Dr.Teresa Lingafelter was born August 1, 1948 in Seattle, WA, daughter of William C. Tobin and Margaret Tobin, and sister to William and Robert Tobin. She married Robert Lingafelter in 1968, and had one daughter, Rebecca Lingafelter in 1978. She was mother-in-law to Mark Valadez, and was made a joyful grandmother by Rosalind Grace Valadez in 2017. She was sister-in-law to Susan Tobin, Tom and Kathy Lingafelter, Jim and Lynn Lingafelter, Dick and Linda Lingafelter and Dan and Kitty Lingafelter. She was aunt to Enoch and Colin Tobin, and Kerrie, Kristie, Sarah, Megan, Tanner and Sam Lingafelter. And a good friend to many.
Teresa spent her life dedicated to the practice of creating a more just and equitable world. Starting in grade school, she organized a strike by the girls crossing guard to petition for new uniforms (which the boys guard had already received). They got the new uniforms. She attended the University of Washington, where she earned her BA in History and met Robert. They joined Ithaca, a community of students and activists, self-described as a “cadre”, working for radical social change. From there, Teresa and Robert joined the Institute of Cultural Affairs whose mission is to build a just and equitable society in harmony with planet Earth. Their work with the ICA took them to the Philippines, Australia, the inner city of Chicago, Jamaica, Malaysia, and Belgium.
In the mid-eighties, she returned to the United States and began a new chapter working in the Mississippi Delta with PINAH (Partners for Improved Nutrition and Health), an organization that partnered with local community leaders as well as state and local health agencies to address systemic issues of inequality in Mississippi’s healthcare system. From Mississippi, she moved to California to work with the Freedom From Hunger Foundation. In 1993, she began work on a Master’s degree in Urban Planning at UCLA, graduating in 1996, and continuing on to earn her PhD in Urban Planning in 2012. She wrote her dissertation on the citizen-led Neighborhood Planning Program in Seattle, highlighting the ways in which this democratic approach to planning resulted in a more equitable distribution of resources to low-income neighborhoods. In addition to her academic research which ranged from work on participatory action with SEIU and home health workers to a program in south Los Angeles that gave cameras to school children to create visual narratives of their lives in the inner-city, Teresa worked as a consultant for non-profits and other groups, applying her extensive skills in facilitation and strategic planning to a wide range of organizations. These last few years saw her shifting her focus towards family; contributing joyfully to Rosalind’s care, and friends; taking frequent trips to Seattle for reunions with Ithaca and her beloved book club.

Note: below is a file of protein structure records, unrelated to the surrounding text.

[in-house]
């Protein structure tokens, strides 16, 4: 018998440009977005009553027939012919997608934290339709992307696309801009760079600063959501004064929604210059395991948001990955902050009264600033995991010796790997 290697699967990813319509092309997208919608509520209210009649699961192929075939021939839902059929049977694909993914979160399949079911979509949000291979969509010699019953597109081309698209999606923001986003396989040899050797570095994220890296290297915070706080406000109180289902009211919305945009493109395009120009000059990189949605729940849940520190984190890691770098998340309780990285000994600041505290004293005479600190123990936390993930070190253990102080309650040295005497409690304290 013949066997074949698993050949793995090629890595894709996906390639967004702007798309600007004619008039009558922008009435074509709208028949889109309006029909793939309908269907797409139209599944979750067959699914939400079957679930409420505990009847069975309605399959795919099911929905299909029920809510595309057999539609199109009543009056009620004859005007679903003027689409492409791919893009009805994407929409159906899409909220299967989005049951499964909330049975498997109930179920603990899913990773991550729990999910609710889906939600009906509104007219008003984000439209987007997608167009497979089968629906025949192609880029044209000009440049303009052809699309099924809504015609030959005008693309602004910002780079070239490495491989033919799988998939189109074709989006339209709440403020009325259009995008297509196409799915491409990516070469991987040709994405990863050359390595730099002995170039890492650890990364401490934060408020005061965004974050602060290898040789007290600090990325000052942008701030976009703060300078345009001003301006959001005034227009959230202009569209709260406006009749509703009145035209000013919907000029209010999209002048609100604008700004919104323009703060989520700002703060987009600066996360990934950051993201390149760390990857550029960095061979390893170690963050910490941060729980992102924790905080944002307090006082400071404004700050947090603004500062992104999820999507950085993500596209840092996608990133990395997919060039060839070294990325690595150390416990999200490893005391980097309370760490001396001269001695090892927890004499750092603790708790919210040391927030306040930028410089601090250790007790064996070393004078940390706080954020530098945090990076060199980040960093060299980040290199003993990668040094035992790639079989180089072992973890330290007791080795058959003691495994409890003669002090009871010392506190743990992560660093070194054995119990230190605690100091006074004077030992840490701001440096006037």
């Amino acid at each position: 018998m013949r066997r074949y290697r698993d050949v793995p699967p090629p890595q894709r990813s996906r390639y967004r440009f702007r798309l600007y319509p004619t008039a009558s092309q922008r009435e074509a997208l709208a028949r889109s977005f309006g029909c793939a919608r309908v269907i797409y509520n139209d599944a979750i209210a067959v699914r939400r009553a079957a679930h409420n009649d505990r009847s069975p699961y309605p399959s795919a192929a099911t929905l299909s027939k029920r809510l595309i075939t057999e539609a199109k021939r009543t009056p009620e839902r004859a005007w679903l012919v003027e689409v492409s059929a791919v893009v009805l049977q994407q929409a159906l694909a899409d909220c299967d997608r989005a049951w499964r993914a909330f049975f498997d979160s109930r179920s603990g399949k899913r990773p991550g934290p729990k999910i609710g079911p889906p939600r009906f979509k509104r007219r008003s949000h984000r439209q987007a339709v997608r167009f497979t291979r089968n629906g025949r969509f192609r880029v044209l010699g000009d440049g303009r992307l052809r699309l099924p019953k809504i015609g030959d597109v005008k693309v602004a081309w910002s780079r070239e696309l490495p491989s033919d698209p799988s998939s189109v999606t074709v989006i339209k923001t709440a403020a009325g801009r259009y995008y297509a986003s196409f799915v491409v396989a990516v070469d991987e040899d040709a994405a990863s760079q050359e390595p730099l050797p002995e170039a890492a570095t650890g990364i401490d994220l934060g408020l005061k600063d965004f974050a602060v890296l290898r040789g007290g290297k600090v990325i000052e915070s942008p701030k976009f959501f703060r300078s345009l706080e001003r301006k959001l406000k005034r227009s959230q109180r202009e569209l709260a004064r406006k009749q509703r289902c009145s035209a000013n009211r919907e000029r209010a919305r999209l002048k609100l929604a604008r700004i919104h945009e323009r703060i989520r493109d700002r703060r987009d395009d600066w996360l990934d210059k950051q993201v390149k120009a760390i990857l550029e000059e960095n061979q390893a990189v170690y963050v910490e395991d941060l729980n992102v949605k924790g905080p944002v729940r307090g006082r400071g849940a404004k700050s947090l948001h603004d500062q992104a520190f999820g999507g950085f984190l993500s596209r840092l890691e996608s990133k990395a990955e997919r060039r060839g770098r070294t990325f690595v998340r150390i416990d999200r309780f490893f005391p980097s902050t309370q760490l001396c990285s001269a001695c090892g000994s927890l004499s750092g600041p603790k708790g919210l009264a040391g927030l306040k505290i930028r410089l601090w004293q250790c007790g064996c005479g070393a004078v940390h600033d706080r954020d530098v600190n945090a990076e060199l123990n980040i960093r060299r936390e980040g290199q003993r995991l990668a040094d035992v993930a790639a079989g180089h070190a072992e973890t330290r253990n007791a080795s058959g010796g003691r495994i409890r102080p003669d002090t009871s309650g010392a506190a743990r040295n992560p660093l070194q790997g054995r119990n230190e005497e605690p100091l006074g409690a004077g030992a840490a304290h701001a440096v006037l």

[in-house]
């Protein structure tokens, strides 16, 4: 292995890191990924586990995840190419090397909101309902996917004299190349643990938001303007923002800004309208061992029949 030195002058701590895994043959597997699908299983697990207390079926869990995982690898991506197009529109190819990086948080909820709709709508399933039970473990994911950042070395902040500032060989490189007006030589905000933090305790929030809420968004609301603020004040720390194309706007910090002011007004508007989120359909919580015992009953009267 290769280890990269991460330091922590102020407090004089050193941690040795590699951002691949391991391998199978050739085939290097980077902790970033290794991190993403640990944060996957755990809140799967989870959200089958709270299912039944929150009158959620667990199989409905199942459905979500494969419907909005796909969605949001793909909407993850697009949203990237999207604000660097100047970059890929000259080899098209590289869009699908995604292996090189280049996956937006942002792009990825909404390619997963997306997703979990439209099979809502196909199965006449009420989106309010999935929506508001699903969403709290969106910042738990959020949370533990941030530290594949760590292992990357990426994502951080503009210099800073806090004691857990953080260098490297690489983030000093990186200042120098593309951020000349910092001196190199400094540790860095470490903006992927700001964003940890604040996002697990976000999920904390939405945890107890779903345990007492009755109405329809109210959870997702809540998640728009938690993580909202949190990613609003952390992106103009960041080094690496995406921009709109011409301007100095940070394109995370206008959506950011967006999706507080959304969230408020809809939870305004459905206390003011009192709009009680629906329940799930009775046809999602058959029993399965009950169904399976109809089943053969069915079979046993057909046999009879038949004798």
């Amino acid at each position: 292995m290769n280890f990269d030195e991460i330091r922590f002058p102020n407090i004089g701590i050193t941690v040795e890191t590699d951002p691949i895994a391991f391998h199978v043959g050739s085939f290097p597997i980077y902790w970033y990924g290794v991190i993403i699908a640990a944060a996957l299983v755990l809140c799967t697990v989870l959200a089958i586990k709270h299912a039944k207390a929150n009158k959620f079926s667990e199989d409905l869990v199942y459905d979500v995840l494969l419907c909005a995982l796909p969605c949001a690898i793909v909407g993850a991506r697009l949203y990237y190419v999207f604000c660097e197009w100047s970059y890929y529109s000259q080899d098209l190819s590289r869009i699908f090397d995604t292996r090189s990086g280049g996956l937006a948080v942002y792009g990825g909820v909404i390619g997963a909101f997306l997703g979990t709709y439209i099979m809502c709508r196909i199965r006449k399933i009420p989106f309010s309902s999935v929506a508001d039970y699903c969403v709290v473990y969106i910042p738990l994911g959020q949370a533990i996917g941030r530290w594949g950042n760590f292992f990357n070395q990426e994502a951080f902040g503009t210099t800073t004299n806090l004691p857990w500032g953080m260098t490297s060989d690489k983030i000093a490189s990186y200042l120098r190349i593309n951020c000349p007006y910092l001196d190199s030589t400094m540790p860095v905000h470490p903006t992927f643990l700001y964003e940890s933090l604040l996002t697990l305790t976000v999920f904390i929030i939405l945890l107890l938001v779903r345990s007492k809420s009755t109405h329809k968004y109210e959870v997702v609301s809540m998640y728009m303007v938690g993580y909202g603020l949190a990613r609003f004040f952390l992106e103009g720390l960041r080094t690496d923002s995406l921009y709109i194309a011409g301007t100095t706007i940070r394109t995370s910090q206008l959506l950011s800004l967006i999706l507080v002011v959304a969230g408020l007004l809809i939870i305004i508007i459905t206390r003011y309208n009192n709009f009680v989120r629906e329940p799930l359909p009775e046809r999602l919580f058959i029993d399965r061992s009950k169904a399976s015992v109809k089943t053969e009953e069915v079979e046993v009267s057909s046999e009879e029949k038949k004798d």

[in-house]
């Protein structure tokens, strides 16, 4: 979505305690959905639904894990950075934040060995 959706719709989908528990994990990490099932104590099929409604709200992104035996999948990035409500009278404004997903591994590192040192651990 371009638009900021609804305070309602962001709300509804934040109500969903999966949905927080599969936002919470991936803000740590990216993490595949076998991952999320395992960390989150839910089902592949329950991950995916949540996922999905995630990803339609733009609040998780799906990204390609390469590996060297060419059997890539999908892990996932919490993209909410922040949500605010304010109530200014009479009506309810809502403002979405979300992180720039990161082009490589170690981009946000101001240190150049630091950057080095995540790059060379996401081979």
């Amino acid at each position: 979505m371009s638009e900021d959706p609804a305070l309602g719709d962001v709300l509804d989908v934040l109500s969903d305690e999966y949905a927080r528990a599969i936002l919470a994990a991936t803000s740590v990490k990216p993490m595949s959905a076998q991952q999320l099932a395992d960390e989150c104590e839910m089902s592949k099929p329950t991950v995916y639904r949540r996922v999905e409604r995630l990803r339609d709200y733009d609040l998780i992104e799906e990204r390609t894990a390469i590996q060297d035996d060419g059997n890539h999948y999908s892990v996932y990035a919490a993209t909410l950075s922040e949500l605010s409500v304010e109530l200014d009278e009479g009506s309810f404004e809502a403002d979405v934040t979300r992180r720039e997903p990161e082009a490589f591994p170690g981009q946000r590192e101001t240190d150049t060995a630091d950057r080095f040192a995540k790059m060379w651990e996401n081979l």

Teresa was modest about her own achievements–her PhD, her writing, strategic planning, leading conversations and workshops. Her analytic mind was awesome to encounter. At the same time she savored the successes of others with a cry of “brilliant.” There was a generosity of spirit that pervaded her encounters with others. Teresa could also be unhesitatingly abrupt when she believed you were not seeing the injustice in a situation. When she was leading a group, she had the ability to step back and provide the space for reflection and insight.
Teresa was a fierce and loyal friend and mother. She loved the newest technology. She was the first to get a smart phone and to use it in all sorts of ways. She liked to monitor a lot of things, sleep, time on phone, minutes exercising, calories. She also had a deep historical understanding that kept her focused on justice and equality and the long view. She had a special interest in medieval history and named her first i-phone, Clovis, after the 5th Century King of the Franks. Teresa was always up for a “field trip”. A walk in the woods, a boat ride, a survey of the beach, a monitor at the Women’s March all taken with a sense of adventure and joyfulness. She relished encounters with animals especially dogs, though also harbor seals, rabbits, cows, horses, turtles and goats. She approached cooking with a combination of a general and a connoisseur. She loved figuring out what to cook. And she was a terrific cook. She was unafraid to try new things, and encouraged experimentation. She loved dark Norwegian crime novels, Shakespeare, never missed a Marvel movie, and was a self-admitted podcast junkie. She lived her life with profound intention and purpose and touched many lives along her path. She was an incredible human being and she is deeply missed.